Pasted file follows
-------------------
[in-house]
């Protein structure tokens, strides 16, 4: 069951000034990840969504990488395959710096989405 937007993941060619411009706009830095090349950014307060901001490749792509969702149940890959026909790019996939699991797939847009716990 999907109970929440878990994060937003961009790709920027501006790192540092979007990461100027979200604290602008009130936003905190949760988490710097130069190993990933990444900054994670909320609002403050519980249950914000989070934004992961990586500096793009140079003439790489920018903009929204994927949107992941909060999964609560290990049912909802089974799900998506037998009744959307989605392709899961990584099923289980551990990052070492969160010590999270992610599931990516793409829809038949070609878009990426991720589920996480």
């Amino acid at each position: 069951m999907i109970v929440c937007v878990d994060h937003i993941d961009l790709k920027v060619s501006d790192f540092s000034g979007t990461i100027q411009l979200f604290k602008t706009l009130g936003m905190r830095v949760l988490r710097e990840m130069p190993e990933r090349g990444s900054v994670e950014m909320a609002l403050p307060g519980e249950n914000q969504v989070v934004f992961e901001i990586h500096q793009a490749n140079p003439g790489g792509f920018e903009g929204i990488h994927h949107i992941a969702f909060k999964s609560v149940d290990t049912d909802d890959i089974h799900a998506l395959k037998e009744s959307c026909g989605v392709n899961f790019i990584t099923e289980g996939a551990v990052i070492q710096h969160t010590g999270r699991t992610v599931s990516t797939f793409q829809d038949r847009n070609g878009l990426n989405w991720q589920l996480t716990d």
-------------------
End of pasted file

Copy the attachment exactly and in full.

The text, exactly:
[in-house]
């Protein structure tokens, strides 16, 4: 069951000034990840969504990488395959710096989405 937007993941060619411009706009830095090349950014307060901001490749792509969702149940890959026909790019996939699991797939847009716990 999907109970929440878990994060937003961009790709920027501006790192540092979007990461100027979200604290602008009130936003905190949760988490710097130069190993990933990444900054994670909320609002403050519980249950914000989070934004992961990586500096793009140079003439790489920018903009929204994927949107992941909060999964609560290990049912909802089974799900998506037998009744959307989605392709899961990584099923289980551990990052070492969160010590999270992610599931990516793409829809038949070609878009990426991720589920996480």
């Amino acid at each position: 069951m999907i109970v929440c937007v878990d994060h937003i993941d961009l790709k920027v060619s501006d790192f540092s000034g979007t990461i100027q411009l979200f604290k602008t706009l009130g936003m905190r830095v949760l988490r710097e990840m130069p190993e990933r090349g990444s900054v994670e950014m909320a609002l403050p307060g519980e249950n914000q969504v989070v934004f992961e901001i990586h500096q793009a490749n140079p003439g790489g792509f920018e903009g929204i990488h994927h949107i992941a969702f909060k999964s609560v149940d290990t049912d909802d890959i089974h799900a998506l395959k037998e009744s959307c026909g989605v392709n899961f790019i990584t099923e289980g996939a551990v990052i070492q710096h969160t010590g999270r699991t992610v599931s990516t797939f793409q829809d038949r847009n070609g878009l990426n989405w991720q589920l996480t716990d």